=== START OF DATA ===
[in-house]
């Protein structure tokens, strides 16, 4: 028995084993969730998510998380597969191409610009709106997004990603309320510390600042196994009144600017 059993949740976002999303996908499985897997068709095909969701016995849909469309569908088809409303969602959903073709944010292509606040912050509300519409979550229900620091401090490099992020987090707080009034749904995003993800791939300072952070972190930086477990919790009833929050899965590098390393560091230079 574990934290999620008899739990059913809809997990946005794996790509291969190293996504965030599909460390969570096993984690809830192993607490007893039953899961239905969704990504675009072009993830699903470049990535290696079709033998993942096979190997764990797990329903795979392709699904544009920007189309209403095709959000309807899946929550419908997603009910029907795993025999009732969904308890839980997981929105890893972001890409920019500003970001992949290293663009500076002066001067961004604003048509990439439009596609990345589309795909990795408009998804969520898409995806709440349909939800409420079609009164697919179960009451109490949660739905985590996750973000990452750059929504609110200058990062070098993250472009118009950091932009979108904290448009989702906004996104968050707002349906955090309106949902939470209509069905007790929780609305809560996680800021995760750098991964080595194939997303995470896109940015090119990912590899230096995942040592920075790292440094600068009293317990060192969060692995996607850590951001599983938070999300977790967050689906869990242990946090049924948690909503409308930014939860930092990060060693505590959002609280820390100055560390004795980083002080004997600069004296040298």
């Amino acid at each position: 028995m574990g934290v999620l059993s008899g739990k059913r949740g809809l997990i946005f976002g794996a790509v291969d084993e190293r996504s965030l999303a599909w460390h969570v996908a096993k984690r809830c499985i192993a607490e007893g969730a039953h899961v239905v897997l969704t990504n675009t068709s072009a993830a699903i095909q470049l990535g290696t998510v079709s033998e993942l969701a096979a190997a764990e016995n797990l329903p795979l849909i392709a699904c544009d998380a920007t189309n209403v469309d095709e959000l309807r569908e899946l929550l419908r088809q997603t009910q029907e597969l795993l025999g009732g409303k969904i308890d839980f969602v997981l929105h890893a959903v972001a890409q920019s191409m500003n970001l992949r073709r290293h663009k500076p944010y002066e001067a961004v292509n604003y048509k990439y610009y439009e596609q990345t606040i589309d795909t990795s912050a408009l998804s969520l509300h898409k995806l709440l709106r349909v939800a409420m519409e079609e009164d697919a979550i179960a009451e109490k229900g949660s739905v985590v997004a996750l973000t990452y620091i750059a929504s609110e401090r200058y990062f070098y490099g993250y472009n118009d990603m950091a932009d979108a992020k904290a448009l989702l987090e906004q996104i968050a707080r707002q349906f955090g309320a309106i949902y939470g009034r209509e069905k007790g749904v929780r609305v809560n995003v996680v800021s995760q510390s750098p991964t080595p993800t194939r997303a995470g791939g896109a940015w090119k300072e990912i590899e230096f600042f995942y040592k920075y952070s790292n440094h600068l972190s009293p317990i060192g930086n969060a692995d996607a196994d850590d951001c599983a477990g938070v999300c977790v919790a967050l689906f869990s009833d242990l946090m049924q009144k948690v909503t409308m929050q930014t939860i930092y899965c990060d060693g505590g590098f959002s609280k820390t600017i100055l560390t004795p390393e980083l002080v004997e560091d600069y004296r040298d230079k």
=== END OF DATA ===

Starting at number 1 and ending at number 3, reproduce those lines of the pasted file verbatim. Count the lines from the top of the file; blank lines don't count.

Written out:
[in-house]
């Protein structure tokens, strides 16, 4: 028995084993969730998510998380597969191409610009709106997004990603309320510390600042196994009144600017 059993949740976002999303996908499985897997068709095909969701016995849909469309569908088809409303969602959903073709944010292509606040912050509300519409979550229900620091401090490099992020987090707080009034749904995003993800791939300072952070972190930086477990919790009833929050899965590098390393560091230079 574990934290999620008899739990059913809809997990946005794996790509291969190293996504965030599909460390969570096993984690809830192993607490007893039953899961239905969704990504675009072009993830699903470049990535290696079709033998993942096979190997764990797990329903795979392709699904544009920007189309209403095709959000309807899946929550419908997603009910029907795993025999009732969904308890839980997981929105890893972001890409920019500003970001992949290293663009500076002066001067961004604003048509990439439009596609990345589309795909990795408009998804969520898409995806709440349909939800409420079609009164697919179960009451109490949660739905985590996750973000990452750059929504609110200058990062070098993250472009118009950091932009979108904290448009989702906004996104968050707002349906955090309106949902939470209509069905007790929780609305809560996680800021995760750098991964080595194939997303995470896109940015090119990912590899230096995942040592920075790292440094600068009293317990060192969060692995996607850590951001599983938070999300977790967050689906869990242990946090049924948690909503409308930014939860930092990060060693505590959002609280820390100055560390004795980083002080004997600069004296040298």
């Amino acid at each position: 028995m574990g934290v999620l059993s008899g739990k059913r949740g809809l997990i946005f976002g794996a790509v291969d084993e190293r996504s965030l999303a599909w460390h969570v996908a096993k984690r809830c499985i192993a607490e007893g969730a039953h899961v239905v897997l969704t990504n675009t068709s072009a993830a699903i095909q470049l990535g290696t998510v079709s033998e993942l969701a096979a190997a764990e016995n797990l329903p795979l849909i392709a699904c544009d998380a920007t189309n209403v469309d095709e959000l309807r569908e899946l929550l419908r088809q997603t009910q029907e597969l795993l025999g009732g409303k969904i308890d839980f969602v997981l929105h890893a959903v972001a890409q920019s191409m500003n970001l992949r073709r290293h663009k500076p944010y002066e001067a961004v292509n604003y048509k990439y610009y439009e596609q990345t606040i589309d795909t990795s912050a408009l998804s969520l509300h898409k995806l709440l709106r349909v939800a409420m519409e079609e009164d697919a979550i179960a009451e109490k229900g949660s739905v985590v997004a996750l973000t990452y620091i750059a929504s609110e401090r200058y990062f070098y490099g993250y472009n118009d990603m950091a932009d979108a992020k904290a448009l989702l987090e906004q996104i968050a707080r707002q349906f955090g309320a309106i949902y939470g009034r209509e069905k007790g749904v929780r609305v809560n995003v996680v800021s995760q510390s750098p991964t080595p993800t194939r997303a995470g791939g896109a940015w090119k300072e990912i590899e230096f600042f995942y040592k920075y952070s790292n440094h600068l972190s009293p317990i060192g930086n969060a692995d996607a196994d850590d951001c599983a477990g938070v999300c977790v919790a967050l689906f869990s009833d242990l946090m049924q009144k948690v909503t409308m929050q930014t939860i930092y899965c990060d060693g505590g590098f959002s609280k820390t600017i100055l560390t004795p390393e980083l002080v004997e560091d600069y004296r040298d230079k």